For most Americans, the world of Italian prosciutti has been limited to the dry-cured hams from the Parma and San Daniele del Friuli areas, even though Italy has at least seven varieties protected by law because of their specific terroir, unique production methods and, of course, sublime piggy flavor.
This spring, however, a select few deli counters made room for one more Italian import: Prosciutto Toscano, a cured ham decidedly different from the two that dominate the U.S. market. Darker in color and funkier in flavor, this Tuscan prosciutto has been described in terms that make the ham sound as if it’s afflicted with histrionic personality disorder: It has a “jarring intensity,” notes Saveur. It has a “strong personality,” reports the Wall Street Journal. Its flavor compares to that of a “high-quality cooked fresh ham,” Forbes opines.
“It’s cured not only with salt, but spices,” says Jason Miller, corporate chef with Balducci’s, which just started selling the Tuscan hams at its six locations. (Wegmans is hoping to carry the prosciutto, too, but that probably won’t happen until the third quarter, says a spokeswoman.)
As he led a tasting at the Balducci’s in Bethesda, Miller explained that, unlike with Parma or San Daniele prosciutto, the herbs, aromatics and berries common to the region, such as garlic, rosemary and juniper myrtle, are included in the Tuscan hams’ cure.
“You can taste that, definitely, in the ham,” Miller says. “It’s a little bit more robust, a little bit more rustic.”
Personally, I wouldn’t say I that definitely taste those ingredients, but I would say this about prosciutto Toscano: The meat seems to absorb some chemical essence from those herbs and aromatics, transforming a salty-and-delicate ribbon of ham into something earthier and somehow meatier than the original shank. There’s also the tiniest background note of spice, a pleasant counterbalance to the sweetness and sodium-heavy flesh.
Balducci’s almost didn’t get its hands on the prosciutto in time for the chain’s Tuscan promotion, which launched this month and continues through mid-May at the stores. The hams apparently were held in quarantine while the Food and Drug Administration conducted routine tests.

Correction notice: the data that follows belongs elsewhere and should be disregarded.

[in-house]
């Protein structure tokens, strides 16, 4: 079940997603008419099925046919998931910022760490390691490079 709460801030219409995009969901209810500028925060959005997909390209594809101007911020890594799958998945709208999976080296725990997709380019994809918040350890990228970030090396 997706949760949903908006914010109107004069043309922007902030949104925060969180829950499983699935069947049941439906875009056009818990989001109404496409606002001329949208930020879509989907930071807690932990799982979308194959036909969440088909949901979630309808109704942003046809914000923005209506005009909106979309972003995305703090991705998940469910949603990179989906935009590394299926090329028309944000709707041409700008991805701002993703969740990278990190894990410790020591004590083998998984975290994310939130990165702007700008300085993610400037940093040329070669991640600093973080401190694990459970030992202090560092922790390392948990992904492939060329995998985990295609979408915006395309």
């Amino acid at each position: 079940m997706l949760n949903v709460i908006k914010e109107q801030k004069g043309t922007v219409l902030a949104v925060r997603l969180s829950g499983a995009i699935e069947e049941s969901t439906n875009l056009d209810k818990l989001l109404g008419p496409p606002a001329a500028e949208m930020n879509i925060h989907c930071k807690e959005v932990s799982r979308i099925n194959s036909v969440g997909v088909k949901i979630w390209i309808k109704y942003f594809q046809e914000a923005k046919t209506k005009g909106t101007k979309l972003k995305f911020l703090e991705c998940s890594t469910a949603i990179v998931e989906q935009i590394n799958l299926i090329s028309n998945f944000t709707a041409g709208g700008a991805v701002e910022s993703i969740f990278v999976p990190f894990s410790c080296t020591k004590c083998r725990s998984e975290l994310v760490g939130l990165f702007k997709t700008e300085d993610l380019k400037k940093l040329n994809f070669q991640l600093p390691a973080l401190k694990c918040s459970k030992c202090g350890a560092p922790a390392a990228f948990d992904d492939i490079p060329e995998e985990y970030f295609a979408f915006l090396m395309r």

“You’re sweating bullets, like anytime in this business, when [the product] hits the U.S.,” says John Coleman, chief forager and wine and cheese merchant for Balducci’s. “The FDA puts it on hold, and you’re like, ‘Oh, but our promotion starts in a week!’ It just got here in time.”
The Parmacotto Group, a Parma-based company, spent nearly four years splitting off part of its San Gimignano plant in Tuscany to use exclusively for U.S. production, notes spokesman Antonio Corsano. “It was a long process between the Italian Health Department Institute and USDA visits at our plant,” Corsano writes in an e-mail.
To take advantage of this new taste in Italian prosciutto, Balducci’s decided to go, well, whole hog on Tuscany. Last year the gourmet chain sent several buyers to the region to bring back a host of Tuscan products: olive oils, cheeses, dry pastas, coffee, chocolate, risotto rice and wine. Coleman says some have never before been available in the States.
Among those are a number of Busti Family cheeses, such as Pecorino Il Tartufo, infused with white truffles from San Miniato, not Piedmont, $24.99 a pound; organic Pecorino Rosso Volterrano, a semi-soft cheese washed with tomato paste, $21.99 a pound; and organic Le Balze Pecorino, a raw-milk cheese aged for more than 60 days and washed with olive oil and artichokes, $22.99 a pound.
“There’s not a lot of exporting of true Tuscan cheeses,” Coleman says. “Just like in France, there are people who make cheese . . . then they send the cheese to someone who will age it and export it.”
Balducci’s is also selling a Franci Frantoio extra-virgin olive oil from Tuscany, a medium-bodied and boldly peppery oil that was pressed during the 2012 season. A half-liter bottle will cost you $15.99, which might sound steep for the quantity. But remember: The bottle carries the Protected Geographical Indication, or PGI, stamp, meaning the oil is inextricably tied to the terroir of Tuscany and is at least partially manufactured there.
Which is exactly the kind of Tuscan product Balducci’s was hunting for.
“We were looking for something that just has a classic, intense flavor so that you know it’s authentic,” Coleman says. “It’s from the region. It speaks of the terroir.”